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Discussion Starter #1
I just bought a 09 Heritage Softail after having my sportster for only 9 months. My husband has a Ultra and I felt like I was riding a side car when riding next to him. So if I wanta play with the big boys, I needed a big boy toy (lol). Anyway, does anyone have pointers, of what I should or shouldn't do, while I'm learning this new bike.
Thanks
Carol
 

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Out Riding
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Take it slow until you learn the bike and enjoy.


 

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I'm your huckleberry
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First stop riding next to him. (unless it's seperate lanes) CHiP's was a tv show. LOL Anyway seriously it doesn't give you room to make a manuver if your close to another rider. Past that find a big "empty" parking lot and have at it. Start, stop, turn to your hearts content. And of course always look where you want to go not at the object your trying to avoid. Know your OWN limits. If everyone (riding buddies or hubby) is taking the twisties faster than you like don't try and keep up. Wait til the road staightens out then catch up. Your the only one that knows what your feeling and when. So congrats on the upgrade and see ya on the road. ( I'm the idiot that waves at everyone)
 

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Slave to the grind
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Congrats! I want to get my wife a sportster to get her started. She wants a softail though.
 

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SNAFU organizer
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Only the Ride like a Pro videos or similar when it comes to handling heavier bikes.
 

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I break stuff.
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Most likely, you'll find that the Softail "feels" easier to handle than the Sporty, due to its lower center of gravity. It's only "heavier" when you try to dead-lift it, LOL!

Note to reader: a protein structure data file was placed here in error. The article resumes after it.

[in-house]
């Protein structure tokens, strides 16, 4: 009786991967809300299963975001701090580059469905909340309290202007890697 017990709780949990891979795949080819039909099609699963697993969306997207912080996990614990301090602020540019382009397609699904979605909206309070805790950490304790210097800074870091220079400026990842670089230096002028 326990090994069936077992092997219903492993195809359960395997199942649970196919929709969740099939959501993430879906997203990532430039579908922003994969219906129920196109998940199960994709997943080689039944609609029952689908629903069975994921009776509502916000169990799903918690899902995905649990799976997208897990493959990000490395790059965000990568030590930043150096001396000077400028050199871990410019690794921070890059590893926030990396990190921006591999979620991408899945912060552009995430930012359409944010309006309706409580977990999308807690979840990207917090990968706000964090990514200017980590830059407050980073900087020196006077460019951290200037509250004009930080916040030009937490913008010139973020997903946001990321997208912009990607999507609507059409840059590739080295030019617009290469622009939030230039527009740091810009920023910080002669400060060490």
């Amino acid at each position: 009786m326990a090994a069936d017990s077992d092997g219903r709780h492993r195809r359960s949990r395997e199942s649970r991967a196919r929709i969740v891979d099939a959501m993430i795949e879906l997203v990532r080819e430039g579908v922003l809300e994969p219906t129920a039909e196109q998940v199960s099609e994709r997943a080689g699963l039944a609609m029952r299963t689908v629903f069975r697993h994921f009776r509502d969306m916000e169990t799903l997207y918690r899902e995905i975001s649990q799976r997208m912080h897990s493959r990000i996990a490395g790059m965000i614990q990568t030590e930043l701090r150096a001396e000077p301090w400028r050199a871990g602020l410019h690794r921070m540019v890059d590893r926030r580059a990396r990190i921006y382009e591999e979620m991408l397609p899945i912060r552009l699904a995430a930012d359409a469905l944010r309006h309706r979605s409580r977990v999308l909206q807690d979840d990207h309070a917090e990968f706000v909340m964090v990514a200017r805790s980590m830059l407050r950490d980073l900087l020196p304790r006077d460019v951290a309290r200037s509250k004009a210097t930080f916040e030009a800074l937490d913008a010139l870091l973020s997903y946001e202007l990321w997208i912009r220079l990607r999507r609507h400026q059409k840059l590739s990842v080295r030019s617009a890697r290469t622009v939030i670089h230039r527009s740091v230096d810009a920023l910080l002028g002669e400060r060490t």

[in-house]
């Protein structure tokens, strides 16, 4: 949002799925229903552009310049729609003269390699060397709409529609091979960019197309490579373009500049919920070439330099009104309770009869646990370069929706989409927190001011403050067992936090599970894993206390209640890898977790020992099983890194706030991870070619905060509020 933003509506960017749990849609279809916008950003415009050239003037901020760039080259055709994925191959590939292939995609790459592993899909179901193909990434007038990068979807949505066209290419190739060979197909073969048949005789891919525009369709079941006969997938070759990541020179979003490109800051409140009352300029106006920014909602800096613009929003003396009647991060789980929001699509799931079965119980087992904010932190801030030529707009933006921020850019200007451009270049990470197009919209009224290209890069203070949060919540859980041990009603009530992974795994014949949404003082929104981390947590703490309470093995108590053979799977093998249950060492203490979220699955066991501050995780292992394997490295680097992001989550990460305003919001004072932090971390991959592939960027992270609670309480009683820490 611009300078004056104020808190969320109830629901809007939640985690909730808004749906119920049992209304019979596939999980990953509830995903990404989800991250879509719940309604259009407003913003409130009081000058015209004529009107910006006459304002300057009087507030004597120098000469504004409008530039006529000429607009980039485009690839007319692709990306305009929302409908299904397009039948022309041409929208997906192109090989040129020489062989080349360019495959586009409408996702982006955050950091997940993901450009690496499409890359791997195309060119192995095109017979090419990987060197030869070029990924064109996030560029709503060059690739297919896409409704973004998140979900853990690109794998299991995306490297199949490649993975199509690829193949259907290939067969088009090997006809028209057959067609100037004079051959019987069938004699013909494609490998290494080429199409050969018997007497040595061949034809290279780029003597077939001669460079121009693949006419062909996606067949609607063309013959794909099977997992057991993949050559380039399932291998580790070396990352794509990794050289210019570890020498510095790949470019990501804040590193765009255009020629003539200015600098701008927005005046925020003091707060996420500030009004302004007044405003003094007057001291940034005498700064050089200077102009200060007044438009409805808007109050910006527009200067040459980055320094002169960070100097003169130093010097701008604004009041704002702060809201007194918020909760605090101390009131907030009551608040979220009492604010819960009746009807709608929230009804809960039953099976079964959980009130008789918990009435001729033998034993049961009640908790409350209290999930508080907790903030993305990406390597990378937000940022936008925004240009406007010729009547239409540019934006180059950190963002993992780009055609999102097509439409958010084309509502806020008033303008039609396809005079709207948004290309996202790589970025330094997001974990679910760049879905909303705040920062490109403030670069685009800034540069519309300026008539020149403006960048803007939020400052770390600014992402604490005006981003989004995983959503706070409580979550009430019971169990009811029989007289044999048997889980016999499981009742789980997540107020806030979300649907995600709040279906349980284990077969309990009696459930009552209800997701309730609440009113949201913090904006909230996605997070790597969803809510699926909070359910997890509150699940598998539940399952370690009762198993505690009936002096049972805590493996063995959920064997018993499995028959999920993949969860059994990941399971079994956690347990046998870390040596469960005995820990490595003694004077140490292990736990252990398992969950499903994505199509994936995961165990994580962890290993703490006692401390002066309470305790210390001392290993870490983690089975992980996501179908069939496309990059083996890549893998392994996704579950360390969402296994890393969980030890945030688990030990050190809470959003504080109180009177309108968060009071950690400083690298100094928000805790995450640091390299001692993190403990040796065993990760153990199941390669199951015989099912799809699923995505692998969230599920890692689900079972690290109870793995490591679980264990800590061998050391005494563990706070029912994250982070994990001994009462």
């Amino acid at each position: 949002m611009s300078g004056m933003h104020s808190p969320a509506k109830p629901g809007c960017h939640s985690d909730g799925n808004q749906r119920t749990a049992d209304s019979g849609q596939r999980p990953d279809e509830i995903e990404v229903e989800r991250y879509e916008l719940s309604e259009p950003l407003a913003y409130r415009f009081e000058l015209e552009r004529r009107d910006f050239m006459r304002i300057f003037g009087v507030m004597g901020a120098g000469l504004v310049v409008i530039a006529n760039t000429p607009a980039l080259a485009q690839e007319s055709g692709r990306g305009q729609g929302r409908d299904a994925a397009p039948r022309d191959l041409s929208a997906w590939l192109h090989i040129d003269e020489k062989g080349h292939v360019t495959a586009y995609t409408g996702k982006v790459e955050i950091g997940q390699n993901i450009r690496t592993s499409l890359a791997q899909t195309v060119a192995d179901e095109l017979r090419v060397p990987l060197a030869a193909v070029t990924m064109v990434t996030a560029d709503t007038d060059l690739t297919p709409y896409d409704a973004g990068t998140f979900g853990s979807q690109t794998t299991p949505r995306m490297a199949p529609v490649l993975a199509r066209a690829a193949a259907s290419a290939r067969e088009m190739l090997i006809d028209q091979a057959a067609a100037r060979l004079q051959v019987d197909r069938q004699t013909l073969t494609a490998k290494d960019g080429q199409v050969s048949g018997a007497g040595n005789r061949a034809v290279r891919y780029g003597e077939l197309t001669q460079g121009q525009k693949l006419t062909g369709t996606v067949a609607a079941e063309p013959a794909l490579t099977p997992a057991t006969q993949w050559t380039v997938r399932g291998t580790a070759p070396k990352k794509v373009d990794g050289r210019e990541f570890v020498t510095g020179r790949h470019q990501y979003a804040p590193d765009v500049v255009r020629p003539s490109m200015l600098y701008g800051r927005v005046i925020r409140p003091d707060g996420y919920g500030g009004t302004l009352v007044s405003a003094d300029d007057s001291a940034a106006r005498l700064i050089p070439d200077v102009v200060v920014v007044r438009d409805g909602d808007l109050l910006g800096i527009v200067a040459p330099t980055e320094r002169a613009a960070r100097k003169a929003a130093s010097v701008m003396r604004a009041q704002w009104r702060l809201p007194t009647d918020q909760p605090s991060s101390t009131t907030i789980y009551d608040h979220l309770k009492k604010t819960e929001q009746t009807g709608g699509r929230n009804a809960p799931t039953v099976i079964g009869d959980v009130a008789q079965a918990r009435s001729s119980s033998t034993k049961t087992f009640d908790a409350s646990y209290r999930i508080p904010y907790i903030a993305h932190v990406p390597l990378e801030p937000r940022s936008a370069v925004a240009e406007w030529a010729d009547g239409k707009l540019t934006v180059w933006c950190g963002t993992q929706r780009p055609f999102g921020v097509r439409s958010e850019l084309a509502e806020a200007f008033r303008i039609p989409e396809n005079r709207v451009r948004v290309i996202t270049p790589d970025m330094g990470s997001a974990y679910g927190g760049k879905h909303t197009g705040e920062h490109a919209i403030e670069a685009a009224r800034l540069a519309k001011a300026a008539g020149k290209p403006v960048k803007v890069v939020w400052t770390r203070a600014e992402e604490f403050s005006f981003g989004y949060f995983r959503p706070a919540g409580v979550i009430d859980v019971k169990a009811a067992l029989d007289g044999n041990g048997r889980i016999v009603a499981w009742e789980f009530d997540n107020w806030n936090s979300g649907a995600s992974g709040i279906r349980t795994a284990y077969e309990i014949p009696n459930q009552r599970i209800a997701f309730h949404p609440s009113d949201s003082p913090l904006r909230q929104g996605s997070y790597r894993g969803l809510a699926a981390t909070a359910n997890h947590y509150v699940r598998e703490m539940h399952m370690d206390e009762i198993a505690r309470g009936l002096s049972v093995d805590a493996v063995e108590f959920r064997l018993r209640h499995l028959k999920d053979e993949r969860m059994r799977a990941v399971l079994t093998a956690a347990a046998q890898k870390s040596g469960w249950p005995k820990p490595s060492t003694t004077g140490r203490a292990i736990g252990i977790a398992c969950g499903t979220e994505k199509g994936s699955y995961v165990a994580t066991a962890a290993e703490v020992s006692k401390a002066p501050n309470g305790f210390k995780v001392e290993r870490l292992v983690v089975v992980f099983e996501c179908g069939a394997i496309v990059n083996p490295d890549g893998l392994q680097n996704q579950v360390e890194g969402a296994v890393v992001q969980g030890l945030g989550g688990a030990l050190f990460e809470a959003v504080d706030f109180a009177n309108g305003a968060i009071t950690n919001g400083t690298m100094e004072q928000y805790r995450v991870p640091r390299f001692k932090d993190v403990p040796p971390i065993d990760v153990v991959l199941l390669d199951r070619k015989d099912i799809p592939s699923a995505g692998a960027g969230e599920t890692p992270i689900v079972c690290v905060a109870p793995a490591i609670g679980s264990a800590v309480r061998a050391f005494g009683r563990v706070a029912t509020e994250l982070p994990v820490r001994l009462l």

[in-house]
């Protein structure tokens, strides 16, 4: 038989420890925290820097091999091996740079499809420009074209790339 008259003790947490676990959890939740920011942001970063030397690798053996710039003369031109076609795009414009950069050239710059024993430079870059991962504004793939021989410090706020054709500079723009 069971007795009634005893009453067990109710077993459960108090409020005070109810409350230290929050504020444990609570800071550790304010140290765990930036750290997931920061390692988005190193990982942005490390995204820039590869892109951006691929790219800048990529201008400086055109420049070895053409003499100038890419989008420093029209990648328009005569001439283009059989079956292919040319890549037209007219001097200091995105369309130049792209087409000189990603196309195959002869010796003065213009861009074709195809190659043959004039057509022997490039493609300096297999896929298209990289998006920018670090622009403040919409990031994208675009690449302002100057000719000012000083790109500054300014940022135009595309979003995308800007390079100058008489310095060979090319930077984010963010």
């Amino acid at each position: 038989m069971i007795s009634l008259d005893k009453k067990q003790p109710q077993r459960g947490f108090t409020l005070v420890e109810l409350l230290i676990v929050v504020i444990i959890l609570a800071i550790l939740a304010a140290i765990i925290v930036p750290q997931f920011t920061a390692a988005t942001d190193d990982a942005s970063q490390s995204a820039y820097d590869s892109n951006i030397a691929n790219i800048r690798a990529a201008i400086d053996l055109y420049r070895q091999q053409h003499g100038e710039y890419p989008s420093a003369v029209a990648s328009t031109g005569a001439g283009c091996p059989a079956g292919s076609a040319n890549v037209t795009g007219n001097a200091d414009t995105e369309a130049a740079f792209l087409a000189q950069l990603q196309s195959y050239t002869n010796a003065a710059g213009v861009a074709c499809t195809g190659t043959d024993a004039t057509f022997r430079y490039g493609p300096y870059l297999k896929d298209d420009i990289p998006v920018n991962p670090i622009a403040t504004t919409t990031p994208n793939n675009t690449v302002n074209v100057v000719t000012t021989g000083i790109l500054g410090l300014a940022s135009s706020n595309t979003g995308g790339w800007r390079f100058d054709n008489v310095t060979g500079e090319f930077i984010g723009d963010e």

Remember your fundamentals... take the time to get comfy with the clutch, throttle and brakes. There's no substitute for practice.

Congratulations and enjoy!!!
 

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I {Heart} Hookers.
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Anyway, does anyone have pointers, of what I should or shouldn't do?
The Heritage is heavier, in that it weighs more, but won;t feel like it at times. While riding, the weight makes the bike feel more solid and planted. The ride will be better then your Sporty. More plush.

Make sure to get your feet out in plenty of time, because if it starts to go over, it's gonna be tougher to stop.

You have less lean angle on the Heritage then the Sporty. Not sure how hard you cornered on the XL, but your clearence is less on the Heritage. Running boards and Primary will scrape first.

Give yourself a little more cornering room as well, in tight areas.

Give your self a little more room to stop then what the Sporty needed and most of all, enjoy it.

Congrats on your new bike, Carol. :thumb
 

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Just passing thru
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Like the others I fell that once underway it will be a piece of cake to ride. You just need to eat your Wheaties when lifting your bike off of the kickstand and when shuffling it around the driveway and such.
 

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Discussion Starter #10
Todd, just a suggestion, if your wife wants a Heritage instead of a Sporty, by all means (if you can) get the Heritage. There is definitely a big price difference, but I wish I had purchased the Heritage from the beginning. I ride the Sporty really good, but if I had bought what my husband had wanted me to buy in the beginning, I would be riding the Heritage real damn good by now, but live and learn. On the Sporty you sit "ON" the bike, with the Heritage you sit in it, if you know what I mean. The weight has me a little shaky, but I think once I overcome that fear, I'll be okay.